Healthy Communication Tip #4: Focus on actions not perceptions

Like a coach diagramming a play on a white board, therapists love to decipher and explain the play-by-play characteristics of human interaction. Regardless of the designations used to chart these dynamics, there is clinical consensus that what couples focus on while fighting has a direct impact on the success of the outcome.

Perception plays a pivotal role in conflict resolution. Partners who fight fairly understand disagreements must center on action not character. Just as it would be ridiculous for a referee to determine an athlete’s overall ability via one instant replay, assessing someone’s character based on one misstep would be equally foolish.

“I disagree with what you did” or “When this happened, I felt overlooked by you” are fair game statements: Remarks gunning for character assassination are not. Find yourself screaming; “You’re an idiot!” or “You don’t care about us!” or “I hate you!” and you will eventually come to regret these statements because they reveal and communicate to your spouse your derogatorily held perceptions about him or her. This behavior also says a lot about you – why would you choose to be linked with someone you deem ’substandard’?

What I call “Stage Three” conflict is like fumbling the football at the Super Bowl: Stage Three utterances might not ultimately lose you the game, but they sure will make winning all the harder. These attacks are very hard to forgive and even harder to forget…they can easily create emotional scarring, which can permanently damage dynamics within your relationship.

The next time you disagree with your significant other, remember the qualities he or she has that made you commit to them in the first place: Noted psychologist Carl Rogers coined the term “Unconditional Positive Regard” to describe the support and acceptance of another despite their actions.

Successful couples think the best of their mate and stay within the parameters of what has occurred. – Make this a habit!

Healthy Communication Tip #5: Use “I Statements”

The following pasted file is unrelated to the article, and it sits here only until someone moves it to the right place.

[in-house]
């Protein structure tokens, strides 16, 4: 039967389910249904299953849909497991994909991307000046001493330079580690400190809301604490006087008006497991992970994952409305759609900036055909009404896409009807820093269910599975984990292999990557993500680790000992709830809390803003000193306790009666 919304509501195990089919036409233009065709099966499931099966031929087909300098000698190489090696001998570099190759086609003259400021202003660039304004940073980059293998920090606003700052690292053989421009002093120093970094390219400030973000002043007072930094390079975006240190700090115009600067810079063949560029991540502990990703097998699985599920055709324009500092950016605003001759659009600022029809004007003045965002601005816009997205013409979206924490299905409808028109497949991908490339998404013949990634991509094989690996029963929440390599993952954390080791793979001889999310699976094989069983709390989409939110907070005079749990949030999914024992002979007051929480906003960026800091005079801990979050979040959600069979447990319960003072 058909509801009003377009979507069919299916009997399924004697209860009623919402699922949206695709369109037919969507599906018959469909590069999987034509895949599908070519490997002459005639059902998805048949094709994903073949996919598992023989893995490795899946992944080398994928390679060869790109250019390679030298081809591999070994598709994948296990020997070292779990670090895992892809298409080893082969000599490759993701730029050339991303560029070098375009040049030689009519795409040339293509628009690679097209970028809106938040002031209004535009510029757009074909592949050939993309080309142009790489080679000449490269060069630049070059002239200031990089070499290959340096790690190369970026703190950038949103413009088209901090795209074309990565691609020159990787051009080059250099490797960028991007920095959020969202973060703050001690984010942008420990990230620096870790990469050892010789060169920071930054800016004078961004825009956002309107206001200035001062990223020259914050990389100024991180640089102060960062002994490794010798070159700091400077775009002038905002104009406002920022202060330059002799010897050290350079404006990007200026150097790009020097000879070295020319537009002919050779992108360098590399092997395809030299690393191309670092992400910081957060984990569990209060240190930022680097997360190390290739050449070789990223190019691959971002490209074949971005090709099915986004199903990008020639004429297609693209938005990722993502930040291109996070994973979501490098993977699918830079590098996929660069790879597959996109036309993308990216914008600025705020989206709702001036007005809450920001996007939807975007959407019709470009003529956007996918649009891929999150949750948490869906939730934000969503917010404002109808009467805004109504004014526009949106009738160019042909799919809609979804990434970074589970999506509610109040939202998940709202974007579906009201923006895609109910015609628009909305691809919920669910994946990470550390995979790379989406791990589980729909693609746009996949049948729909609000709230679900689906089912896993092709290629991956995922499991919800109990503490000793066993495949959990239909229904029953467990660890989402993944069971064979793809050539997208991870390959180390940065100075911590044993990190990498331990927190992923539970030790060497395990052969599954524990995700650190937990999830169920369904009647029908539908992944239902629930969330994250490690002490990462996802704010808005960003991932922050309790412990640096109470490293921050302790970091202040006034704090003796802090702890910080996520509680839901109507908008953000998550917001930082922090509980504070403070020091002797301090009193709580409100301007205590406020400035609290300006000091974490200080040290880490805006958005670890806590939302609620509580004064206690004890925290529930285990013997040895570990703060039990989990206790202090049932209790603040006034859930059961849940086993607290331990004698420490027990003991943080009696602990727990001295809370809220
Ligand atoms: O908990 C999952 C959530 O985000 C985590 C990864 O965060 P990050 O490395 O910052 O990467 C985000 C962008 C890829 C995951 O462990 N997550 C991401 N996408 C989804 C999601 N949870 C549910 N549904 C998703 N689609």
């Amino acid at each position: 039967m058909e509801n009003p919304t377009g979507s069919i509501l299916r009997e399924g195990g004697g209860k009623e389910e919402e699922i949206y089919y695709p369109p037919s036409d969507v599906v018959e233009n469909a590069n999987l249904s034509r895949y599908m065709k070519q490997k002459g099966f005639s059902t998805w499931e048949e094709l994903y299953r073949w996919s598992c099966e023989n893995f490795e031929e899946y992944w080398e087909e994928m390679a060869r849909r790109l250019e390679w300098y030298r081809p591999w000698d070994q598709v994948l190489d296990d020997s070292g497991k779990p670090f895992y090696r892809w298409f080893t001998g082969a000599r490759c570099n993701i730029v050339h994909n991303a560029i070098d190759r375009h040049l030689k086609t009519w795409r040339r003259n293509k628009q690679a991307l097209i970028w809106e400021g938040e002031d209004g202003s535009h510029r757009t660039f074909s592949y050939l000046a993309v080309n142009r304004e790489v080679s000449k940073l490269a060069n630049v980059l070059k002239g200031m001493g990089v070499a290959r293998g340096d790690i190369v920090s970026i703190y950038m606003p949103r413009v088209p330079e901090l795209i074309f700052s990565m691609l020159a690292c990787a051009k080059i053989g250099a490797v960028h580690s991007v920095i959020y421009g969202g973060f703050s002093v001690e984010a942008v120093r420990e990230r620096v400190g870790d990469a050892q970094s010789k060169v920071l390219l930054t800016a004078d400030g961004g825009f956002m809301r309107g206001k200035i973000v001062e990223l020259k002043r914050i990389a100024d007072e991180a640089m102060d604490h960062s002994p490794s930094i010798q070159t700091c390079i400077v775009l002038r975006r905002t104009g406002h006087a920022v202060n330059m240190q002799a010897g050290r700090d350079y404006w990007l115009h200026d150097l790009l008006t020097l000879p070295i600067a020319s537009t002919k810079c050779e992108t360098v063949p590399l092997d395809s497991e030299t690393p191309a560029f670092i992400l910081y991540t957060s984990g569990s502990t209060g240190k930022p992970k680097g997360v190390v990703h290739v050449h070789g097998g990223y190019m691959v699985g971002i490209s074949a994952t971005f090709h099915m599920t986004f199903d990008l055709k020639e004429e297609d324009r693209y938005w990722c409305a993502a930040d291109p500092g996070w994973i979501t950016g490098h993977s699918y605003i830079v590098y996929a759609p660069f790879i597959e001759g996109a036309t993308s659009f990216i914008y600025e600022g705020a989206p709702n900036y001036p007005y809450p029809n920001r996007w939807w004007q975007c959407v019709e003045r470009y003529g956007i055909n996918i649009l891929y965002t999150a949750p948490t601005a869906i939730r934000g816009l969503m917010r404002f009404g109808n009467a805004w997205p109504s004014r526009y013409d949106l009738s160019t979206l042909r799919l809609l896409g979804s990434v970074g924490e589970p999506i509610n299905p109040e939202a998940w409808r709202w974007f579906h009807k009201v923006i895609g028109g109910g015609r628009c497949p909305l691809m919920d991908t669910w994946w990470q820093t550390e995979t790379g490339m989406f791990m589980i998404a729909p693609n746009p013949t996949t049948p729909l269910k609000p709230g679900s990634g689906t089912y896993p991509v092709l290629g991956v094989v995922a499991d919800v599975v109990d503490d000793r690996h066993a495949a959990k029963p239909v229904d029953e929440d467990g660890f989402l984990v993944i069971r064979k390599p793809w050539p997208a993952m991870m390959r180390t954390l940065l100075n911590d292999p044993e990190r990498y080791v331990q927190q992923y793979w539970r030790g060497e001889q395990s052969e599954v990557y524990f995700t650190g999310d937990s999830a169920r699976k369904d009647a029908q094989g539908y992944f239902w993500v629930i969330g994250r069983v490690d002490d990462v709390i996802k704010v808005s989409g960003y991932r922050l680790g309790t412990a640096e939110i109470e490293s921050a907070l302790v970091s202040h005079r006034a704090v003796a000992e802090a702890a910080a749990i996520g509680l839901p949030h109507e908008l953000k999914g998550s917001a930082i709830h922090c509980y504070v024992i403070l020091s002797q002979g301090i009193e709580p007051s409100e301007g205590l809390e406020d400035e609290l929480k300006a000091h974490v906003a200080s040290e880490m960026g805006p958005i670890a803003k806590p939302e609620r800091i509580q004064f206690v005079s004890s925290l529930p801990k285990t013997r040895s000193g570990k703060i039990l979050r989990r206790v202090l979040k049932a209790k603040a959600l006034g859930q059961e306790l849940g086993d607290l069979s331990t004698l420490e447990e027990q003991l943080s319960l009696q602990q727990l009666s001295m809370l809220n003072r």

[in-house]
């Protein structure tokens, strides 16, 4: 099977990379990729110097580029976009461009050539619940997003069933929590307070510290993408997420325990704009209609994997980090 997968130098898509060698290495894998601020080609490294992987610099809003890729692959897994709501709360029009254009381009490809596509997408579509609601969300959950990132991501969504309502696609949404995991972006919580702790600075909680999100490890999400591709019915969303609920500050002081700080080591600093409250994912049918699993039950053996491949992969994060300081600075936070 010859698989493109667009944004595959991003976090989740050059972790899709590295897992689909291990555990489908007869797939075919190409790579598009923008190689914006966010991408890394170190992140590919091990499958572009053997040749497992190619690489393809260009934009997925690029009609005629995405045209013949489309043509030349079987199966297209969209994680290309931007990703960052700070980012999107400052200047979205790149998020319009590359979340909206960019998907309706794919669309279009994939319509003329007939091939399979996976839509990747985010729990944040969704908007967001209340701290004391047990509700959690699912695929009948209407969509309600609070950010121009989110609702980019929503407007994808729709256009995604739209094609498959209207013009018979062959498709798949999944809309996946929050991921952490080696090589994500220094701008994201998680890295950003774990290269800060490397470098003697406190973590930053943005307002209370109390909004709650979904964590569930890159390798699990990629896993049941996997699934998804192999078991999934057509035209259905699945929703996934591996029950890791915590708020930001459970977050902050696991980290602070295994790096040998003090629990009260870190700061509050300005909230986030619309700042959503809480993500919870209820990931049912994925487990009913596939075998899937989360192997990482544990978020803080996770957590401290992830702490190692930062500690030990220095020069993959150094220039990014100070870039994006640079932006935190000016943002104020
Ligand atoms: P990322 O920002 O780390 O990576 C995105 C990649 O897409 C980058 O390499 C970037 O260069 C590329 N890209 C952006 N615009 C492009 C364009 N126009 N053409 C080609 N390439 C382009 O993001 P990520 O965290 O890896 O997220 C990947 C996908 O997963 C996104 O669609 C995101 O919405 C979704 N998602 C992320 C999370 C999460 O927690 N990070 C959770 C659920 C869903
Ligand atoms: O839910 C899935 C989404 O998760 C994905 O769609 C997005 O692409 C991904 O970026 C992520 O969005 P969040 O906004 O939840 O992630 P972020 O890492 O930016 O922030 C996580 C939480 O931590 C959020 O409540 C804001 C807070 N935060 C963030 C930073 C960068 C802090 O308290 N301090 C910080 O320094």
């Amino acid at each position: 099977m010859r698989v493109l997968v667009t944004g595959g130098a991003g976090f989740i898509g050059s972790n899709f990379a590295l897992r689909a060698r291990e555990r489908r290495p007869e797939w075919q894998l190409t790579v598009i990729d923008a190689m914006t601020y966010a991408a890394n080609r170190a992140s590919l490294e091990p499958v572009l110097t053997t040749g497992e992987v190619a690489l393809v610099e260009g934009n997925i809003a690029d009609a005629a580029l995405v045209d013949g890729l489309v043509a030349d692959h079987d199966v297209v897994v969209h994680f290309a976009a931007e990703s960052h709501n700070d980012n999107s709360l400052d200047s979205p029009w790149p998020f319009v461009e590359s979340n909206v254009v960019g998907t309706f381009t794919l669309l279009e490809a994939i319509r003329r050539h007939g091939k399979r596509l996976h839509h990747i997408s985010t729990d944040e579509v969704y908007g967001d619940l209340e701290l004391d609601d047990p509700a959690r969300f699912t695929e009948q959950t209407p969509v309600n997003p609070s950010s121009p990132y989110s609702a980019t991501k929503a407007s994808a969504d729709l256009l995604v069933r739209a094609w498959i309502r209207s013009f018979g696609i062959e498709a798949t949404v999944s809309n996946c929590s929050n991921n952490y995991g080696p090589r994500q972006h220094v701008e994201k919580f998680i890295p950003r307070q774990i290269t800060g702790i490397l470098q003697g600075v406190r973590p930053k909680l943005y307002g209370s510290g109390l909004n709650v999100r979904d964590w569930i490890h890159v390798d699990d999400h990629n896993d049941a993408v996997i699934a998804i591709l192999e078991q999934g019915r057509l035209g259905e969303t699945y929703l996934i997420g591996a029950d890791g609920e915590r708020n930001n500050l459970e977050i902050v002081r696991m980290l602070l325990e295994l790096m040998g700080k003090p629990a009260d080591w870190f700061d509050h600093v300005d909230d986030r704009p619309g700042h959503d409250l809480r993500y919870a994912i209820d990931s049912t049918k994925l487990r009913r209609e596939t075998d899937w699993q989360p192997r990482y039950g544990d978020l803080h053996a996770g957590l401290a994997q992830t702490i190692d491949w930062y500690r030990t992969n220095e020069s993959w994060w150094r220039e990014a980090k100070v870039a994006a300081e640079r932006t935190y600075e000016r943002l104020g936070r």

I often tell couples: If you never want to argue again, use “I Statements”!
An “I Statement” is a way to claim and convey your feelings about an issue without blaming or indicting another. This intervention’s effectiveness lies in its thoughtful and non-judgmental approach.
There are four steps involved in making an “I Statement”:

1. Notice the circumstance that is triggering your emotional response.
2. Convey to your partner how this event is making you feel and the reasons behind your feelings.
3. Describe the exact behavior that would meet your need at this moment.
4. Invite him or her to share how he or she feels about the way you are feeling right now. ***

***I’ve italicized the second part of the last sentence because it is very important that your partner only give feedback about your emotional response to the issue, not his or her view of this issue or why he or she did what they did.

Example: Sally notices that Tom is under-representing his earnings on their joint tax return.

Reporting phase (Sally):

1. I see that there is an income discrepancy on our tax return.
2. This is making me uneasy because it feels like a lie to me.
3. It would make me feel a lot better if we stated the actual amount we earned last year.
4. I’d like to know how you feel about the fact that I’m now nervous and worried.

Contemplation phase (Tom):

Once Tom realizes that his actions are creating upset in someone he loves he weighs whether or not to modify these actions – Is shaving a few hundred dollars off their tax debt worth the emotional pain his behavior is causing Sally?

Solution phase (Both):

Tom lets Sally know that it wasn’t his intention to make her nervous and because he cares about her, he is willing to correct the income line on their tax return. Sally responds with a smile and a hug.


1. Noticing our feelings allows us to assess them for appropriateness.
2. Once self-vetted, sharing our feelings in a reporting fashion clears the communication of any accusation.
3. Finally, inviting our teammates to comment on our feelings conveys the message that their thoughts matter to us, as well.

“I Statements” may seem clinical and clunky initially, but, with practice, they can yield the result of a well-executed triple play.


Knowing the rules of the game when interacting with others increases the quality of these experiences and enhances the possibilities of positive outcomes. Just as my mother taught me with words and my father advised me with actions, the ability to communicate, cooperate and compromise comes with awareness and practice.

Learning to keep disagreements in the present tense gives us the moments we need to solve our dilemmas. Staying on topic helps us get there more quickly, and focusing on actions not perceptions keeps arguments away from being perceived as personal attacks.

The point of any discussion is to arrive at a mutually beneficial determination: Remembering to problem solve instead of promoting an agenda will go a long way in achieving this goal. Learning to talk in “I Statements” is a surefire way to get there.

Just as a skilled athlete must train to get into physical condition, communication fitness is also achieved through the discipline of equal-intention and the development of a good regimen.

Any situation can be solved if you relax, set down your need to win, and keep your eye on the ball…